Better Business Bureau is a non profit organization, which lets us us expect that its motive is NOT money making, but instead - providing an effective medium where consumer could complain if they have any grievance against malpractices of a business. You are not alone along this line of thinking.
If you google and research enough about Better Business Bureau, or, if you had a direct experience on dealing with BBB, you will understand that, BBB helps neither the business nor the customers of the business. Its whole business is to convince or somehow "arm twist" the business into "purchasing" a BBB accreditation. The money paid by the business against a BBB accreditation is proportional to the size of the business.
One of our readers have written how BBB attempts to arm twist businesses into "buying" its accreditation.
Within several weeks after placing my first ads, I received a call from a woman who told me she was with the Better Business Bureau. Her attitude and tone of voice were that of a holy inquisitor. She asked me all sorts of snoopy, prying questions and seemed to take offense when told her I was not keen on being interrogated and I asked her how I could tell she was really with the BBB. She replied, “just phone me back at the number you see on your cell phone and it will prove it is me!” (Huh?) She began to tell me how important it was to become “accredited” and her tone of voice informed me that I would be in big trouble if I didn’t go in for it, so I told her to send me a packet of her information and I’d be willing to look it over and consider it.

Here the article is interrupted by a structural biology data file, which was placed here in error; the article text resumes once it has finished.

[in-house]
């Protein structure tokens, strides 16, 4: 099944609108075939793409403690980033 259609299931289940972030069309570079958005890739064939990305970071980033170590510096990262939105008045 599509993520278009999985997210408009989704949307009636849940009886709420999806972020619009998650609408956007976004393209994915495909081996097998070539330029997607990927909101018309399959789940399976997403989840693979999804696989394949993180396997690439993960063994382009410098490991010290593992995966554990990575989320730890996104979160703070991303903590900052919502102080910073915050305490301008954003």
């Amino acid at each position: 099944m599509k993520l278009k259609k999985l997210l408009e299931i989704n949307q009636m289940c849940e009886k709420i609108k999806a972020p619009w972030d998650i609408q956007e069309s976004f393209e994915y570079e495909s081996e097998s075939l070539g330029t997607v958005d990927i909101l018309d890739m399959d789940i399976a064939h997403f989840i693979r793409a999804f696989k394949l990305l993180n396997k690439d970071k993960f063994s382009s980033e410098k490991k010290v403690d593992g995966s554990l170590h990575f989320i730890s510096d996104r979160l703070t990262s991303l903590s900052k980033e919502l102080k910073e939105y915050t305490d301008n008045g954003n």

So why are the BBB executive hell bound to convince the business into purchasing business accreditation ? Before we go into the details let us take a look at the investigation done by ABC in 2010. ABC had investigated BBB in details and found that several business were downgraded to F when they did not agree to "buy" he BBB accreditation. Look at the BBB investigation video.
Part of the problem stems from the fact that the salaries of the BBB executives is tied to the number of the businesses it brings to its net. So, if no business "buys" the BBB accreditation, their executives get no salary or benefit. As an example, according to LA times,William Mitchell, the Top executive at Better Business Bureau's L.A. branch earned more than $400,000 a year, while his His San Diego counterpart roped in $206,000. Obviously, they "deserved" to be paid well because they they could bring more businesses accredited.
Next time, if you are a business owner, ask yourself a question - does BBB reaps profit for you or for the BBB executives.